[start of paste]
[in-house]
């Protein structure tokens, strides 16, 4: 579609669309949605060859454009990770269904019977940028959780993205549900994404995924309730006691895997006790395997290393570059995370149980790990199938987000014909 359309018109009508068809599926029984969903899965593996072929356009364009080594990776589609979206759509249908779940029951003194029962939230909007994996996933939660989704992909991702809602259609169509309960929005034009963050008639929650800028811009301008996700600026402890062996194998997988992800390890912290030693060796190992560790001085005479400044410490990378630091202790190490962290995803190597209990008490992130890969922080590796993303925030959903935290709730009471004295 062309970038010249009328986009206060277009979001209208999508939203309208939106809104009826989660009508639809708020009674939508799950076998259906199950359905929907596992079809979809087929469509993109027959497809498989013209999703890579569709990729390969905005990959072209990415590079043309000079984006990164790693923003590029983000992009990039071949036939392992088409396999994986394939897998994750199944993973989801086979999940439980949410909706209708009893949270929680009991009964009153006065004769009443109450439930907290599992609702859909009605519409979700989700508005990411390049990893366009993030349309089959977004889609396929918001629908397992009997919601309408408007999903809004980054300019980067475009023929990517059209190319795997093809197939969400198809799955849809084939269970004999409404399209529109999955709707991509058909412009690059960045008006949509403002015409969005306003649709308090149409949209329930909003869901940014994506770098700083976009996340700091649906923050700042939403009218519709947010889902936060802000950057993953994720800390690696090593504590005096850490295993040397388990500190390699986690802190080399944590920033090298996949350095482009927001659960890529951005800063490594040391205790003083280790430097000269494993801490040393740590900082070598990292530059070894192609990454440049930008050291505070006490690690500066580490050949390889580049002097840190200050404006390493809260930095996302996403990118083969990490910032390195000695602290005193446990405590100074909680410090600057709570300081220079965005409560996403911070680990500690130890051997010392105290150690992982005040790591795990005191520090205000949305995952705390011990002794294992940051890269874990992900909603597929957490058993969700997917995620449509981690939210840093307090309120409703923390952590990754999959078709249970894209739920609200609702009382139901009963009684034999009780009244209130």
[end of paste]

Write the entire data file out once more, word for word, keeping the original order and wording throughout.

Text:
[in-house]
């Protein structure tokens, strides 16, 4: 579609669309949605060859454009990770269904019977940028959780993205549900994404995924309730006691895997006790395997290393570059995370149980790990199938987000014909 359309018109009508068809599926029984969903899965593996072929356009364009080594990776589609979206759509249908779940029951003194029962939230909007994996996933939660989704992909991702809602259609169509309960929005034009963050008639929650800028811009301008996700600026402890062996194998997988992800390890912290030693060796190992560790001085005479400044410490990378630091202790190490962290995803190597209990008490992130890969922080590796993303925030959903935290709730009471004295 062309970038010249009328986009206060277009979001209208999508939203309208939106809104009826989660009508639809708020009674939508799950076998259906199950359905929907596992079809979809087929469509993109027959497809498989013209999703890579569709990729390969905005990959072209990415590079043309000079984006990164790693923003590029983000992009990039071949036939392992088409396999994986394939897998994750199944993973989801086979999940439980949410909706209708009893949270929680009991009964009153006065004769009443109450439930907290599992609702859909009605519409979700989700508005990411390049990893366009993030349309089959977004889609396929918001629908397992009997919601309408408007999903809004980054300019980067475009023929990517059209190319795997093809197939969400198809799955849809084939269970004999409404399209529109999955709707991509058909412009690059960045008006949509403002015409969005306003649709308090149409949209329930909003869901940014994506770098700083976009996340700091649906923050700042939403009218519709947010889902936060802000950057993953994720800390690696090593504590005096850490295993040397388990500190390699986690802190080399944590920033090298996949350095482009927001659960890529951005800063490594040391205790003083280790430097000269494993801490040393740590900082070598990292530059070894192609990454440049930008050291505070006490690690500066580490050949390889580049002097840190200050404006390493809260930095996302996403990118083969990490910032390195000695602290005193446990405590100074909680410090600057709570300081220079965005409560996403911070680990500690130890051997010392105290150690992982005040790591795990005191520090205000949305995952705390011990002794294992940051890269874990992900909603597929957490058993969700997917995620449509981690939210840093307090309120409703923390952590990754999959078709249970894209739920609200609702009382139901009963009684034999009780009244209130």